Buddha Statue Meanings - Right Hand Raised - Showing The Flat of The Right Hand
Right Hand Raised - Protection from evil, warding off fear.
This is typically in a standing pose, but you can also see a seated pose with right hand raised which means the same.
Buddha with his right hand raised - Thailand - Chiang Mai old city - Wat Dok Ueang AKA Wat Dokkham
Buddha Statue Meanings - Right Hand Raised
Buddha Right Hand Raised Showing The Flat of The Right Hand
In Thailand and Laos, this mudra is associated with the walking Buddha, often shown having both hands making a double Abhaya mudra that is uniform. The Buddha at the back of this group of Buddha images is in the double Abhaya mudra position.
The Abhaya mudra was probably used before the onset of Buddhism as a symbol of good intentions proposing friendship when approaching strangers. In Gandhāra art, it is seen when showing the action of preaching and also seen in China during the Wei and Sui eras of the 4th and 7th centuries.
The gesture was first used by the Buddha when attacked by an elephant, subduing it as shown in several frescoes and scripts. In Mahayana, the northern schools' deities often used it with another mudra paired with the other hand.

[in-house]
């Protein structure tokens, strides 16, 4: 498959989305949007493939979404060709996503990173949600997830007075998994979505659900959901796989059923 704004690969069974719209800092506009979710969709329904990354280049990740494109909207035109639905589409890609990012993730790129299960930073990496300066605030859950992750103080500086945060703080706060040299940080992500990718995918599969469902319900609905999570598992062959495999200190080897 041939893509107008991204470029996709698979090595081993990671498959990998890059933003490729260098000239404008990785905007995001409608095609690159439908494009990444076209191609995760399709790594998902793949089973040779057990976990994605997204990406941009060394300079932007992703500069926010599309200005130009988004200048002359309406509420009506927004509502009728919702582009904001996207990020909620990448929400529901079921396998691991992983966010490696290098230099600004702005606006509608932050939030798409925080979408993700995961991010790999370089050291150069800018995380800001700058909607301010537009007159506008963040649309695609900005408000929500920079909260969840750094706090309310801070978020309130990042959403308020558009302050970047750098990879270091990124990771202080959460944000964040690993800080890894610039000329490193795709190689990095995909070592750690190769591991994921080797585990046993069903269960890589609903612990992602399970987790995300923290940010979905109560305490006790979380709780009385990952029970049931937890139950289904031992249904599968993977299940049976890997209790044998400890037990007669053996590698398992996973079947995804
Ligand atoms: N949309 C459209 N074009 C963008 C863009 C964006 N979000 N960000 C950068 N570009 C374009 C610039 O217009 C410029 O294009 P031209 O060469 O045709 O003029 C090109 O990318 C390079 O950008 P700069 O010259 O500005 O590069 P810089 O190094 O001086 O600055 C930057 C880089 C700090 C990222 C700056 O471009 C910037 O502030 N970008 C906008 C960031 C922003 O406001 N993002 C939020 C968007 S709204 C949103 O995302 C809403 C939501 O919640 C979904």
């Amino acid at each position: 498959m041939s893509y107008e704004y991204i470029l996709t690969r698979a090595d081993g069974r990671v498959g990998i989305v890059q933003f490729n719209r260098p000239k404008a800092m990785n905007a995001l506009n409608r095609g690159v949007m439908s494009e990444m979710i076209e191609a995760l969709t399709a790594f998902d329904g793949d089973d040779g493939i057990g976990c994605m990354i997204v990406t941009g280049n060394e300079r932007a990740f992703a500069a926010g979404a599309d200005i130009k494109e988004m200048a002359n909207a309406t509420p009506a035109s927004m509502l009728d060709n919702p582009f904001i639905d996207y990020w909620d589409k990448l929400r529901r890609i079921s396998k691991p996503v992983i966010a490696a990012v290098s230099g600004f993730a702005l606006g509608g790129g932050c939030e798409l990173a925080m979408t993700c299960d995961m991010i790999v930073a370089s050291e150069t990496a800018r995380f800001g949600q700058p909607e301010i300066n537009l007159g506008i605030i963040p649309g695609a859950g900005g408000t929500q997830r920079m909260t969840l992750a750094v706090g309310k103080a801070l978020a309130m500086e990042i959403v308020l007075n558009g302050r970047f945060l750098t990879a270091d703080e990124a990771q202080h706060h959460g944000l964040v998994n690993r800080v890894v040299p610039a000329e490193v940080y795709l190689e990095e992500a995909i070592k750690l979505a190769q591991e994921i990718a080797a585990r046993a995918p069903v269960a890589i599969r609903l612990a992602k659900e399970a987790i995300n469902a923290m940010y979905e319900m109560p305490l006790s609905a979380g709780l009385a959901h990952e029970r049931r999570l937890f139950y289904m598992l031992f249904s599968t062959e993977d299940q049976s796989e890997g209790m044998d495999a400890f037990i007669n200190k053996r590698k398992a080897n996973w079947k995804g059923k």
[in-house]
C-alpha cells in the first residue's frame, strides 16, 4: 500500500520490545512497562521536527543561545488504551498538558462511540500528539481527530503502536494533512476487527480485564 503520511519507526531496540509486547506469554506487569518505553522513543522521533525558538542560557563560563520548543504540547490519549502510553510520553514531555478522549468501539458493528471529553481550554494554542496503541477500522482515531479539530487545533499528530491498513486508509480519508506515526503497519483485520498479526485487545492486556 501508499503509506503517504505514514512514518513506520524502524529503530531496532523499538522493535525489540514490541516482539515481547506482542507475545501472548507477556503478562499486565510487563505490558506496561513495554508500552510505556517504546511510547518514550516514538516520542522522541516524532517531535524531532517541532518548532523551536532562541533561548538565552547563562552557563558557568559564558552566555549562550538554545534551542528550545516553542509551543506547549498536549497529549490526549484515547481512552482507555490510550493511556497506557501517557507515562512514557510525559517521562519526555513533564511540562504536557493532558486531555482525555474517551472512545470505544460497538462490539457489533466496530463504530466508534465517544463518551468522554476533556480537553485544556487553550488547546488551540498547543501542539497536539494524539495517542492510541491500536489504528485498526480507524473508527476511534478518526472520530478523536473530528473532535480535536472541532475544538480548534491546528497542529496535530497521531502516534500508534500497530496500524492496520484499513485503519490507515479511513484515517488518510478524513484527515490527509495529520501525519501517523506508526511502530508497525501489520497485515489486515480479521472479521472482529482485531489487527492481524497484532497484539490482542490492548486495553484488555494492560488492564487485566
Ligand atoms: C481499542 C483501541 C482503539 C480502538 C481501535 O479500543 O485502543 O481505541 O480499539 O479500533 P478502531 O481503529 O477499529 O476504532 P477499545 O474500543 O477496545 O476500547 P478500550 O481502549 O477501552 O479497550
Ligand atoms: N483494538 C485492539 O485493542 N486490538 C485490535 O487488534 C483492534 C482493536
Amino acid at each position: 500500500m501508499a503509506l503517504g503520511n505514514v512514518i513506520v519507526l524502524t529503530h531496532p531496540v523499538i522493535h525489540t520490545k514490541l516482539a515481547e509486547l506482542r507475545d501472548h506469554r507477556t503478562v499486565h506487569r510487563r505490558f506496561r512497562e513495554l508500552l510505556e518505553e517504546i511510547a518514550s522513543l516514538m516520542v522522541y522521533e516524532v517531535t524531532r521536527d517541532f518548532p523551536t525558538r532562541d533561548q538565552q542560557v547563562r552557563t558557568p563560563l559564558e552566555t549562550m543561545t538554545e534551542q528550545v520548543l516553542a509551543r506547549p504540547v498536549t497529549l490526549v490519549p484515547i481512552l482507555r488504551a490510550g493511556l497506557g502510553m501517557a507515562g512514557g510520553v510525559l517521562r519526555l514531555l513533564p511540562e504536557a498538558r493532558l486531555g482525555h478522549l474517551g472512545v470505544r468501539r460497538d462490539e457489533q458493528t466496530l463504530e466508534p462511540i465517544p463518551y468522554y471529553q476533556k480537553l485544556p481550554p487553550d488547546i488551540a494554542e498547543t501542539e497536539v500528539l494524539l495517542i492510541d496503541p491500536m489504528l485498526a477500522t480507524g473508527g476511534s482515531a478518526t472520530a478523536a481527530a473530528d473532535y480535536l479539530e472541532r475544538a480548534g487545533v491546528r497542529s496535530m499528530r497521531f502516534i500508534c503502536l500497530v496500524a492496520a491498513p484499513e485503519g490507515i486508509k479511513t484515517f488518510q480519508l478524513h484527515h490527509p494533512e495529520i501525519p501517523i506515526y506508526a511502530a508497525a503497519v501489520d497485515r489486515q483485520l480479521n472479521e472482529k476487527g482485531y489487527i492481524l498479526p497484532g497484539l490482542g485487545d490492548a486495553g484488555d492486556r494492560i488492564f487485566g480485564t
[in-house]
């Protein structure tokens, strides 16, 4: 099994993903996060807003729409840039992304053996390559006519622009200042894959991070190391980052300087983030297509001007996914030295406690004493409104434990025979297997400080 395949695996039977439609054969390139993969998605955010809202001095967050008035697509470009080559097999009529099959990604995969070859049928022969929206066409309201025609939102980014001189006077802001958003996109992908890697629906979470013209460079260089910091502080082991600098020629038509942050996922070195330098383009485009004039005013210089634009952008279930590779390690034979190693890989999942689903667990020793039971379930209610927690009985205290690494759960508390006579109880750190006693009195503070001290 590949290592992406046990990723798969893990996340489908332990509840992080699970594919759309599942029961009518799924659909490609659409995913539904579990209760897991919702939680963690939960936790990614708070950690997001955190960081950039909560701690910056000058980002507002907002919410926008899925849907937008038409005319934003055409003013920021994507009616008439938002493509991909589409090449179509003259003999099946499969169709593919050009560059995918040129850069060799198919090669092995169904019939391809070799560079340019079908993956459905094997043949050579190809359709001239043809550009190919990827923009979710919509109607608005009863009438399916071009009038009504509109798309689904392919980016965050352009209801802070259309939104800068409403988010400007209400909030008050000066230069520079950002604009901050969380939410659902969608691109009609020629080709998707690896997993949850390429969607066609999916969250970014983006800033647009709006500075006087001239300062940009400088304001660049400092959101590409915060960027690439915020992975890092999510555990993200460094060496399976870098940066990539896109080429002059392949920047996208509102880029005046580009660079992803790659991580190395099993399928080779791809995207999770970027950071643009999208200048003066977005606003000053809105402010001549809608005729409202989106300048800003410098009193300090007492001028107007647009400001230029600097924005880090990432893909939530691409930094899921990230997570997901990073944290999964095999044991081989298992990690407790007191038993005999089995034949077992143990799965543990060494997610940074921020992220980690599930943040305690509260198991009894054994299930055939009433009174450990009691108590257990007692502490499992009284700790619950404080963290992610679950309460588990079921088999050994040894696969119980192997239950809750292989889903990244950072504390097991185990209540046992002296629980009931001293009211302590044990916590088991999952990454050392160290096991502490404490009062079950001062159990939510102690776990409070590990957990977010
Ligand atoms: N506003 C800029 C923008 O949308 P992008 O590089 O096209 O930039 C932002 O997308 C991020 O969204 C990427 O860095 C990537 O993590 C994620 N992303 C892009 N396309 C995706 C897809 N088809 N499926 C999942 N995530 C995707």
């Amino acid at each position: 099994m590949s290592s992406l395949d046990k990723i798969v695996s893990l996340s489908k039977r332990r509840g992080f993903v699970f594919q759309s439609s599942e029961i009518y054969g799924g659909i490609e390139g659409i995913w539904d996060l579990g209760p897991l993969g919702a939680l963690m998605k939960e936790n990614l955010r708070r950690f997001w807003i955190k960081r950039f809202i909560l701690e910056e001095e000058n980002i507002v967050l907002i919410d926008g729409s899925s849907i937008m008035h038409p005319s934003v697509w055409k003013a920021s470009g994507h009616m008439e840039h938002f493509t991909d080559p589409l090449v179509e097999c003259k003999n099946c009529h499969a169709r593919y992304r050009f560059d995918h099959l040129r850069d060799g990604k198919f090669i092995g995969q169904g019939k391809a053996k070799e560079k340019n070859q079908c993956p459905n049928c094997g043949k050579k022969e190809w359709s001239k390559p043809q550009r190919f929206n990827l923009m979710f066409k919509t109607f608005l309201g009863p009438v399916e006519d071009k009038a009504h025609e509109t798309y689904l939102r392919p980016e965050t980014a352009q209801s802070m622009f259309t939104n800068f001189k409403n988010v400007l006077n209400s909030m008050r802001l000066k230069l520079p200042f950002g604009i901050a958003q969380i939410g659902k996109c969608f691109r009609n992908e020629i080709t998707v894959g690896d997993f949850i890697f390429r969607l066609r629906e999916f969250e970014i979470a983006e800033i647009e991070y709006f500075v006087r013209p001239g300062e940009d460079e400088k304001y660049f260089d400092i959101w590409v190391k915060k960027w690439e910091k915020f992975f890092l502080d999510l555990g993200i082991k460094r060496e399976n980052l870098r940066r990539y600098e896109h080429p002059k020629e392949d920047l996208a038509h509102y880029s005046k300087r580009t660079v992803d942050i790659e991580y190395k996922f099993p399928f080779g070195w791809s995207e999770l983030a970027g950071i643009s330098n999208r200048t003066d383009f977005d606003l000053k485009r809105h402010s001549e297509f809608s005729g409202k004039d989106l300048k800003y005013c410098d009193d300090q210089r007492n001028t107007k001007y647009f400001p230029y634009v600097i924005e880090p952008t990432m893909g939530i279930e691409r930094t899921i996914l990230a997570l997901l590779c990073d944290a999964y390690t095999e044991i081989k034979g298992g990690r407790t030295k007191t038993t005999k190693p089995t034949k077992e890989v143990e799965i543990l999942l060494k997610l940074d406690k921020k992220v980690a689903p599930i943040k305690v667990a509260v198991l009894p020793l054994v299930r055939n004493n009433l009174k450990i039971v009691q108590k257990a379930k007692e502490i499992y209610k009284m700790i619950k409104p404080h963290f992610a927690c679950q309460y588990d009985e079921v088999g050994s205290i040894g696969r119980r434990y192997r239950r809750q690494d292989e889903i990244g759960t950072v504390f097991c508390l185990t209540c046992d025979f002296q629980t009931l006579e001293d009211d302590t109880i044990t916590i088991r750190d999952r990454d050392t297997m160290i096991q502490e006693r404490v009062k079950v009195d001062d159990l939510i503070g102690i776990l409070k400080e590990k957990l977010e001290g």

In Japan, when the Abhaya mudra is used with the middle finger slightly projected forward, it is a symbol of the Shingon sect.
Buddhist Flag Meanings
Buddha in Thailand - Koh Samui - Chedi
Laem Sor is
Unusually this Thai Buddha has just the left hand raised in the The Abhaya mudra or "mudra of no-fear"
The Dharma Wheel
In Buddhism—according to the Pali Canon, Vinayapitaka, Khandhaka,
Mahavagga, the number of spokes of the Dharmachakra represent
Nam-Myoho-Renge-Kyo is a Japanese Buddhist
chant based upon the Lotus Sutra. Nichiren Daishonin (Feb 16, 1222 – Oct
13, 1282) a Buddhist monk who lived during the Kamakura period (1185–1333)
in Japan. Nichiren taught devotion to the Lotus Sutra, entitled Myōhō-Renge-Kyō in
Japanese, as the exclusive means to attain enlightenment and the chanting of
Nam-Myōhō-Renge-Kyō as the essential practice of the teaching.
Various schools with diverging interpretations of Nichiren's teachings comprise